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Missing sought after deadly end to Algeria desert siege

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Two British hostages Peter, left, and Alan (no family name available) are seen after being released, in a street of In Amenas, near the gas plant where they had been kidnapped by Islamic militants, Saturday, Jan. 19, 2013. Governments scrambled Sunday to track down missing nationals after the bloody end to a gas plant siege that saw Islamists kill 23 foreign and Algerian hostages. AP PHOTO/ANIS BELGHOUL

IN AMENAS, Algeria—Governments scrambled Sunday to track down missing nationals after the bloody end to a gas plant siege in the heart of the Algerian Sahara that saw Islamists kill 23 foreign and Algerian hostages.

Japanese engineering firm JGC Corp. said 10 of its Japanese and seven of its foreign workers remained unaccounted for. Five Britons and one UK resident are also either dead or still missing.

JGC confirmed the safety of 61 of its 78 workers at the In Amenas facility in the desert that was stormed at dawn on Wednesday by militants from “Signatories in Blood,” a group demanding an end to French military intervention in Mali.

“But the safety of the remaining 10 Japanese and seven foreign workers is yet to be confirmed,” a JGC spokesman said in Tokyo.

Kuala Lumpur said JGC had told it one of two Malaysians still unaccounted for is dead while the fate of the other was unknown.

Manila said 52 Filipinos caught up in the crisis had been accounted for, but it was still not known whether any others were dead.

Dramatic accounts emerged after Algerian special forces stormed the remote desert facility on Saturday to end a hostage crisis that saw seven foreign hostages killed by their captors in the final moments as the military moved in.

Relatives of Kenneth Whiteside, 59, from Glenrothes in Scotland, were “devastated” after hearing that an Algerian co-worker claimed to have seen him being shot but dying bravely with a smile, Britain’s Mail on Sunday reported.

The mother of one survivor told the Sunday Mirror her son, Stephen McFaul, 36, from Belfast, will be scarred for life.

Forced to wear explosives, he fled when the kidnappers’ convoy he was in came under fire on Thursday.

“He’ll have nightmares for the rest of his life after the things he saw,” Marie said.

Thirty-two kidnappers were also killed in the 72-hour stand-off, and the army freed “685 Algerian workers and 107 foreigners,” Algeria’s interior ministry said on Saturday, although the final toll of the dead and missing remained unclear.

Among the dead were an unknown number of foreigners—including from Britain, France, Romania and the United States.

The kidnappers, whose leader is Algerian Mokhtar Belmokhtar, a former Al-Qaeda commander, first killed a Briton and an Algerian on a bus on Wednesday before taking hundreds of workers hostage when they overran the gas plant.

The apparent leader of the militants on the ground warned in a recording broadcast Saturday that he would blow up the facility if the army got too close.

In Saturday’s final assault, “the Algerian army took out 11 terrorists, and the terrorist group killed seven foreign hostages,” state television said, without giving a breakdown of nationalities.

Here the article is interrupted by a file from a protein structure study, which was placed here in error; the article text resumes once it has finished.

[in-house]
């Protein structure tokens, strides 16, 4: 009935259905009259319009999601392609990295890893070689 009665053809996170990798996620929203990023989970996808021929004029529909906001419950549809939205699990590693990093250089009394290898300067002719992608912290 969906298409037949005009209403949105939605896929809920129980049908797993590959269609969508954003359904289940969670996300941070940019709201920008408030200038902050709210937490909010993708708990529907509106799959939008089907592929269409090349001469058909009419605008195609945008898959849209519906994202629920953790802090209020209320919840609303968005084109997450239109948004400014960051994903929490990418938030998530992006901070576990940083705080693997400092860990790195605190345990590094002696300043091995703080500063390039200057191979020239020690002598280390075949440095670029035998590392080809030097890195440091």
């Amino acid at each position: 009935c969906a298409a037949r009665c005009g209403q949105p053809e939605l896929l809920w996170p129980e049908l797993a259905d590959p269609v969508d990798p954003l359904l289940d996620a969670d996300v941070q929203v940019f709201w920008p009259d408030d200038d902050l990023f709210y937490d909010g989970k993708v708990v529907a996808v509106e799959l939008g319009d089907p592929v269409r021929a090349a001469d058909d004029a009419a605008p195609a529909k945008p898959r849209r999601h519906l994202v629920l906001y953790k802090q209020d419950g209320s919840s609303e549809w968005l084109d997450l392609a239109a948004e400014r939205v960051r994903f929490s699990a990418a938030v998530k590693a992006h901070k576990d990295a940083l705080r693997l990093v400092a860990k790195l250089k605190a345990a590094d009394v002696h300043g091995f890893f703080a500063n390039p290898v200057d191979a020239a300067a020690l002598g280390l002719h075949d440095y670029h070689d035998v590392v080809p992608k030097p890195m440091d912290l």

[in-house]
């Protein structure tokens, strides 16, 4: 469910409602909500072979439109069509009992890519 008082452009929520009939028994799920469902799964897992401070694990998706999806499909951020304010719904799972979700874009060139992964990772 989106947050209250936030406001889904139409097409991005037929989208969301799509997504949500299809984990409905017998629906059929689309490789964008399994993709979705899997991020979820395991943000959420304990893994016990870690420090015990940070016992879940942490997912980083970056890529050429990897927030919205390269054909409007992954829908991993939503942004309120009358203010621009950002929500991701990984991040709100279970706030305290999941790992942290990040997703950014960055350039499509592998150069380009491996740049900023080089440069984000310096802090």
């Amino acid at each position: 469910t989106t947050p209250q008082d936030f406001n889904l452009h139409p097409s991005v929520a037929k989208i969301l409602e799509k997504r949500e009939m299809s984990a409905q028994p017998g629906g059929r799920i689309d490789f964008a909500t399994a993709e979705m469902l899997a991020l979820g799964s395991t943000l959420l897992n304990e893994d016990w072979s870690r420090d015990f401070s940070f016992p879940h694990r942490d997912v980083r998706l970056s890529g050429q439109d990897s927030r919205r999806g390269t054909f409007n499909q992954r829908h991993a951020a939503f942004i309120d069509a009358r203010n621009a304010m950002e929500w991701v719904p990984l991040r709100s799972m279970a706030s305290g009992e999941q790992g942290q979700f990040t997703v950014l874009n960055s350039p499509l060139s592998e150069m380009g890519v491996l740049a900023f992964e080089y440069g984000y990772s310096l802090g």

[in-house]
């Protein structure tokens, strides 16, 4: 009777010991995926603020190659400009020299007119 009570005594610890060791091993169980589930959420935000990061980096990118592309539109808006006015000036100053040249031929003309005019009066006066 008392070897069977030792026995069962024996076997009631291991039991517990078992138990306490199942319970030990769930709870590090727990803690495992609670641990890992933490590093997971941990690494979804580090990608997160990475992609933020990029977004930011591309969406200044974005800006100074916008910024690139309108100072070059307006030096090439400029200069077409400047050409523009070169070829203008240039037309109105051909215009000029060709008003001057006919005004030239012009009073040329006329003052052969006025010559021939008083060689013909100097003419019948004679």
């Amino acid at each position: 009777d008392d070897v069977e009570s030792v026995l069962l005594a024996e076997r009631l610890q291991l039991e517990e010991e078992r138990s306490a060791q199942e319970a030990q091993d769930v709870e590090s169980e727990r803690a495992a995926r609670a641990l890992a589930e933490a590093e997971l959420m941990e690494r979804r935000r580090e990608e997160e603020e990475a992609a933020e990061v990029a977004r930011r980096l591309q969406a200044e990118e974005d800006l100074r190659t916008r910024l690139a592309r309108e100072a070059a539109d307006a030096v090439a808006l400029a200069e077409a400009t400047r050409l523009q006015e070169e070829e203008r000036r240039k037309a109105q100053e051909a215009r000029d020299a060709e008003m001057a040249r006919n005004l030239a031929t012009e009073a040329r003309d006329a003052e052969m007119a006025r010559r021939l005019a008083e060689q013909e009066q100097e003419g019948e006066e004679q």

A security official gave AFP the same death tolls, adding that it was believed the foreigners were executed “in retaliation.”

As experts began to clear the complex of bombs planted by the Islamists, residents of In Amenas breathed a collective sigh of relief.

“The plant could have exploded and taken out the town,” said one resident.

Most of the hostages had been freed on Thursday when Algerian forces launched a first rescue operation which was widely condemned as hasty.

But US President Barack Obama and his French counterpart Francois Hollande said responsibility for the deaths lay with the “terrorists.”

“The blame for this tragedy rests with the terrorists who carried it out, and the United States condemns their actions in the strongest possible terms,” Obama said in a statement.

“In the coming days, we will remain in close touch with the government of Algeria to gain a fuller understanding of what took place so that we can work together to prevent tragedies like this,” Obama added.

At least one American had already been confirmed dead before Saturday’s final assault.

Hollande called Algiers’ response “the most appropriate” given it was dealing with “coldly determined terrorists ready to kill their hostages.”

British Defense Secretary Philip Hammond said the deaths were “appalling and unacceptable and we must be clear that it is the terrorists who bear sole responsibility for it.”

A Colombian employee of BP oil is believed to be among the hostages killed at the gas plant, President Juan Manuel Santos said.

Monitoring group IntelCenter said the hostage-taking was the largest since the 2008 Mumbai attack, and the biggest by jihadists since hundreds were killed in a Moscow theater in 2002 and at a school in the Russian town of Beslan in 2004.

Algerian driver Iba El Haza told AFP the hostage-takers spoke in different Arabic dialects.

“From their accents I understood one was Egyptian, one Tunisian, another Algerian and one was speaking English or (another) foreign language,” he said after escaping on Thursday.

“The terrorists said: ‘You have nothing to do with this, you are Algerians and Muslims. We won’t keep you, we only want the foreigners.’”

Hollande said French troops would stay in neighboring Mali as long as was needed “to defeat terrorism” in the West African country and its neighbors.

West African leaders on Saturday sought urgent UN aid for a regional force to fight Islamists in Mali.


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